Comb Chem High Throughput Screen ; 24(9): 1482-1491, 2021.
Article in English | MEDLINE | ID: covidwho-914342

ABSTRACT

AIM AND OBJECTIVE: A recent study has revealed that non-structural protein 1 (Nsp1) of the SARS-CoV-2 is one of the novel targets for developing new antiviral drugs. To date, there is no significant exact medication available to treat Covid-19. As a result, both the death toll and the number of people affecting by this disease are increasing with each passing day. 35 phytochemicals having antiviral properties were taken to get the best compounds against Nsp1 Materials and Methods: As no PDB structure of this protein is available, homology modeling was done to predict the probable structure. After homology modeling, the best model was taken according to C-score and TM- score and then validated using different web servers. After validation, docking of these compounds was done using AutoDock vina, vega zz, and PyRx, and consensus docking score was considered to select molecules after docking. Finally, the orbitals energy calculation of these compounds was done to check their activity and the binding interactions of these molecules also analyzed. RESULTS: Molecules having a consensus score of -8kcal/mol or more negative were kept for further study and it was seen that 16 molecules had the given criteria. Then, drug-likeness filtration was done according to Lipinski's rule of five and 11 molecules remained. Out of these 11 molecules, 5 molecules had satisfactory ADMET properties. Calculation of orbital energy revealed their activity. CONCLUSION: It is expected that this research might be helpful for the development of new antiviral drugs active against SARS-CoV-2 targeting Nsp1.


Subject(s)
COVID-19/drug therapy , Computational Biology , Phytotherapy/methods , Plants, Medicinal/chemistry , Algorithms , Antiviral Agents , Binding Sites , Drug Development , Drug Evaluation, Preclinical , Humans , Ligands , Models, Theoretical , Molecular Docking Simulation , Predictive Value of Tests , Reproducibility of Results
4.
J Gen Virol ; 102(1)2021 01.
Article in English | MEDLINE | ID: covidwho-910383

ABSTRACT

The emerging pathogen severe acute respiratory syndrome coronavirus 2 (SARS-CoV-2) has caused social and economic disruption worldwide, infecting over 9.0 million people and killing over 469 000 by 24 June 2020. Unfortunately, no vaccine or antiviral drug that completely eliminates the transmissible disease coronavirus disease 2019 (COVID-19) has been developed to date. Given that coronavirus nonstructural protein 1 (nsp1) is a good target for attenuated vaccines, it is of great significance to explore the detailed characteristics of SARS-CoV-2 nsp1. Here, we first confirmed that SARS-CoV-2 nsp1 had a conserved function similar to that of SARS-CoV nsp1 in inhibiting host-protein synthesis and showed greater inhibition efficiency, as revealed by ribopuromycylation and Renilla luciferase (Rluc) reporter assays. Specifically, bioinformatics and biochemical experiments showed that by interacting with 40S ribosomal subunit, the lysine located at amino acid 164 (K164) was the key residue that enabled SARS-CoV-2 nsp1 to suppress host gene expression. Furthermore, as an inhibitor of host-protein expression, SARS-CoV-2 nsp1 contributed to cell-cycle arrest in G0/G1 phase, which might provide a favourable environment for virus production. Taken together, this research uncovered the detailed mechanism by which SARS-CoV-2 nsp1 K164 inhibited host gene expression, laying the foundation for the development of attenuated vaccines based on nsp1 modification.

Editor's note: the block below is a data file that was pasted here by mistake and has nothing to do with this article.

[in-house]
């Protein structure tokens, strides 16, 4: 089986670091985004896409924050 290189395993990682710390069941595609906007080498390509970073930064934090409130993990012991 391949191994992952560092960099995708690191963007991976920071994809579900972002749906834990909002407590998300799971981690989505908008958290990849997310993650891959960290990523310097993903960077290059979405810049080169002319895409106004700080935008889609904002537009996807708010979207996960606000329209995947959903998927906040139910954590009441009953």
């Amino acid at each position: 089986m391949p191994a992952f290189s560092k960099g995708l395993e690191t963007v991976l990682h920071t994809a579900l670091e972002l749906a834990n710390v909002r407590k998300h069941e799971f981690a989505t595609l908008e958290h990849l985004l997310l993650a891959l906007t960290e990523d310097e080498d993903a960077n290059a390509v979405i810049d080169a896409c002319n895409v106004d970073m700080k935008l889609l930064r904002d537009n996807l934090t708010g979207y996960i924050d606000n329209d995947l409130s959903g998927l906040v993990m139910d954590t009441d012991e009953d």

Subject(s)
Host-Pathogen Interactions/genetics , Lysine/genetics , Ribosomal Proteins/genetics , Ribosome Subunits, Small, Eukaryotic/genetics , SARS-CoV-2/genetics , Viral Nonstructural Proteins/genetics , Amino Acid Sequence , Amino Acid Substitution , Computational Biology/methods , G1 Phase Cell Cycle Checkpoints/genetics , Gene Expression Regulation , Genes, Reporter , HEK293 Cells , Humans , Luciferases/genetics , Luciferases/metabolism , Lysine/metabolism , Mutation , Ribosomal Proteins/antagonists & inhibitors , Ribosomal Proteins/metabolism , Ribosome Subunits, Small, Eukaryotic/metabolism , Ribosome Subunits, Small, Eukaryotic/virology , SARS Virus/genetics , SARS Virus/metabolism , SARS-CoV-2/metabolism , Sequence Alignment , Sequence Homology, Amino Acid , Signal Transduction , Viral Nonstructural Proteins/metabolism